The evolutionary history of 2,658 cancers

Similar to the evolution in any species, the ~1014 cells in the human body are “subject to the forces of mutation and selection.” This process of somatic evolution begins in the zygote (fertilized egg). And it only comes to rest at death, whereas cells are constantly exposed to mutagenic stresses — introducing 1 to 10 mutations per cell division…!! These mutagenic forces lead to a gradual accumulation of point mutations throughout one’s life, which can be observed in a range of healthy tissues, as well as cancers. Although these mutations are “predominantly selectively neutral passenger-mutations,” some are proliferatively advantageous driver mutations. Types of mutation in cancer genomes are well studied, but little is known about when these lesions arise during somatic evolution, and where the boundary should be drawn — between normal evolution and cancer progression.

Comprehensive genomic characterization of tumors has been a major goal of cancer researchers — from the time the first human genome had been (mostly) sequenced in 2001. Since then, advances in sequencing technology and analytical tools have allowed this research field to explode. In six papers in the 6 Feb 2020 issue of Nature, the Pan-Cancer Analysis of Whole Genomes (PCAWG) Consortium presents the most comprehensive and ambitious meta-analysis of cancer genomes to date. Unlike previous efforts — that focused largely on protein-coding regions of the cancer genome — PCAWG analyzed whole genomes. Each article scrutinizes an important aspect of cancer genetics; together, their findings can help us understand the full genetic complexity of cancer.

Of the six papers, these GEITP pages have selected paper #5 as most closely related to the topic of gene-environment interactions. Cancer evolution is most effectively studied by sequencing multiple regions of a tumor, over time, but it can also be reconstructed from a single biopsy: this is the approach taken by these authors [see attached article]. Authors introduce the concept of ‘molecular time’ — to classify clonal and subclonal mutations. They reasoned that subclonal mutations (which are present in only a subset of a tumor’s cells) must have arisen late in the cancer’s evolution. They classified clonal mutations (which are present in all of a tumor’s cells) as “early” vs “late”, depending on whether the mutations arose before, or after, the clone underwent copy-number gains (i.e. an increase in number of copies of a gene or chromosomal region). Authors combined evolutionary data from multiple tumors — which allowed the authors to identify common mutational trajectories (e.g. APC–KRAS–TP53 progression, which describes the typical sequence in which mutations arise in colorectal cancer).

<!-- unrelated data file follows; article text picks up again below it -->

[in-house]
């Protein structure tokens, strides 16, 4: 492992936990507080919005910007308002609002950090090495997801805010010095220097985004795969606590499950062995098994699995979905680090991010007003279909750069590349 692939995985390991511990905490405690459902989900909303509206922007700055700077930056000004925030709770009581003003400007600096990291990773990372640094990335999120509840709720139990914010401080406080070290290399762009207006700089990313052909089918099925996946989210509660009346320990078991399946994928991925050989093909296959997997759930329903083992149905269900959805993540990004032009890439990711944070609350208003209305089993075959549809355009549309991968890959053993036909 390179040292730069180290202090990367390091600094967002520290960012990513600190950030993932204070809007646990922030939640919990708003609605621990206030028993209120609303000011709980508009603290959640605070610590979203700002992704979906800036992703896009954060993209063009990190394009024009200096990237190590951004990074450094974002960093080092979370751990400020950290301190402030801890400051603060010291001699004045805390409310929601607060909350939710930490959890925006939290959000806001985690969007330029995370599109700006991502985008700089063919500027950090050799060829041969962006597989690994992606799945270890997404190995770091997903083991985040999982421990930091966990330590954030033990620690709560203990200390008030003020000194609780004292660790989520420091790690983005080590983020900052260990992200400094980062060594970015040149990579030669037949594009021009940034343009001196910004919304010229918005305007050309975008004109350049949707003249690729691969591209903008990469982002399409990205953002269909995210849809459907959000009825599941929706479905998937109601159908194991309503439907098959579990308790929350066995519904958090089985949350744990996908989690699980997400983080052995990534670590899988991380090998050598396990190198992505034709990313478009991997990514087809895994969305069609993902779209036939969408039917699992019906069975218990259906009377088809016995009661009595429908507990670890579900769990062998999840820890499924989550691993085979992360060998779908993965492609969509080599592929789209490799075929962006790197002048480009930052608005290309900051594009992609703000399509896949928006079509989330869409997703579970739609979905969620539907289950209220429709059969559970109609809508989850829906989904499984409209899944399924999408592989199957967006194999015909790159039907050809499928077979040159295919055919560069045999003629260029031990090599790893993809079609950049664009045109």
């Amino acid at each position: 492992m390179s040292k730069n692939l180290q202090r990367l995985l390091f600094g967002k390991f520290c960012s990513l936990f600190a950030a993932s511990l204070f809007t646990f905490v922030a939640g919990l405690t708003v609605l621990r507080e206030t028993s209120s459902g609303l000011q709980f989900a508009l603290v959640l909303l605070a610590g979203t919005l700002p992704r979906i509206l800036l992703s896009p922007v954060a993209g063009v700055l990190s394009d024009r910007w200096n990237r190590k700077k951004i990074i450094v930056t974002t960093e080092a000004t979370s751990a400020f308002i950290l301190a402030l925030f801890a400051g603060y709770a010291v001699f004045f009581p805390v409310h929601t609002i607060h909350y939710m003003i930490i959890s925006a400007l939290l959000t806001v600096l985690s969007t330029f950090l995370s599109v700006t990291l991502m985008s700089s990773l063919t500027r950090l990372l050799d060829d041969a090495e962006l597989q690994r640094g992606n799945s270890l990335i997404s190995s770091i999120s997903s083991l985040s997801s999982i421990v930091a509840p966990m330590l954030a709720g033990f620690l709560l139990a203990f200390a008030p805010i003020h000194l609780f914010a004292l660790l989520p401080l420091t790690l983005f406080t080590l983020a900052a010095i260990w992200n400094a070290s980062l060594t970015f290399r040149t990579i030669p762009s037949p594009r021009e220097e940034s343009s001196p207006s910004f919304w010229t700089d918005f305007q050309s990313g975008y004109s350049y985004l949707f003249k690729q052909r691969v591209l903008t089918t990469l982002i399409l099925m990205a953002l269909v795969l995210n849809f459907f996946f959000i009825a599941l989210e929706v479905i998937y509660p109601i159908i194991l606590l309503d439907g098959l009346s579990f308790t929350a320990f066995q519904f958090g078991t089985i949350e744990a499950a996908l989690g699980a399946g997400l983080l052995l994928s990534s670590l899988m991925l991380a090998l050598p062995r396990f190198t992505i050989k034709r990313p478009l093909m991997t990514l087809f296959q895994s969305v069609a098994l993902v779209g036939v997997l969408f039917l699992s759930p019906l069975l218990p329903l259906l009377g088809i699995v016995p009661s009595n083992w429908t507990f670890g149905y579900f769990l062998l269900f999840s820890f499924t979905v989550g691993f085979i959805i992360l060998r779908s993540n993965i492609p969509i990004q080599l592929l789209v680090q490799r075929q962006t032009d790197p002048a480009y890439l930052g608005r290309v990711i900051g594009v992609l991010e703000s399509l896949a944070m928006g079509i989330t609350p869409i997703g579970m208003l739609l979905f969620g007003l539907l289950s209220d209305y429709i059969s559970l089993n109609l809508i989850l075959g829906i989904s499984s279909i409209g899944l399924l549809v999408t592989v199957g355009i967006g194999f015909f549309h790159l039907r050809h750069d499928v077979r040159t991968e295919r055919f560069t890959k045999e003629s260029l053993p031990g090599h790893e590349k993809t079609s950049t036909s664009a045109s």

Authors found that the driver mutations — that most commonly occur in a given cancer — tend to occur earliest. Similarly, if copy-number gains are highly recurrent in a particular cancer-type, they tend to occur early (e.g. a copy-number gain in part of chromosome 5 is common in clear-cell kidney cancer, and tends to arise early in the disease’s evolution). Conversely, whole-genome duplication is a relatively late event in this cancer. Lastly, authors found that mutational signatures often change over time; these changes reflect a decreasing role for environmental exposures in cancer progression, and an increase in frequency and severity of DNA-repair defects.

By whole-genome sequencing (WGS) analysis of 2,658 cancers, authors [see attached article] reconstructed the life history and evolution of mutational processes and driver mutation sequences in 38 types of malignancies. Early oncogenesis (tumor development) is characterized by mutations in a constrained set of driver genes, and specific copy number gains (e.g. trisomy 7 in glioblastoma, isochromosome 17q in medulloblastoma). [These early changes are what researchers in the 1970s had named “tumor initiation.”] Throughout tumor evolution in 40% of samples, the mutational spectrum changes significantly: an almost 4-fold diversification of driver genes, and increased genomic instability — are features of later cancer stages. [These late changes are what researchers in the 1970s had called “tumor promotion,” also termed “tumor progression.”] Copy number alterations often occur in mitotic crises, and lead to simultaneous gains of chromosomal segments. Timing analyses suggest that driver mutations often precede diagnosis by many years, if not decades…!! Together, these data determine the evolutionary trajectories of cancer, and highlight opportunities for early cancer detection and possible treatment. 😊.


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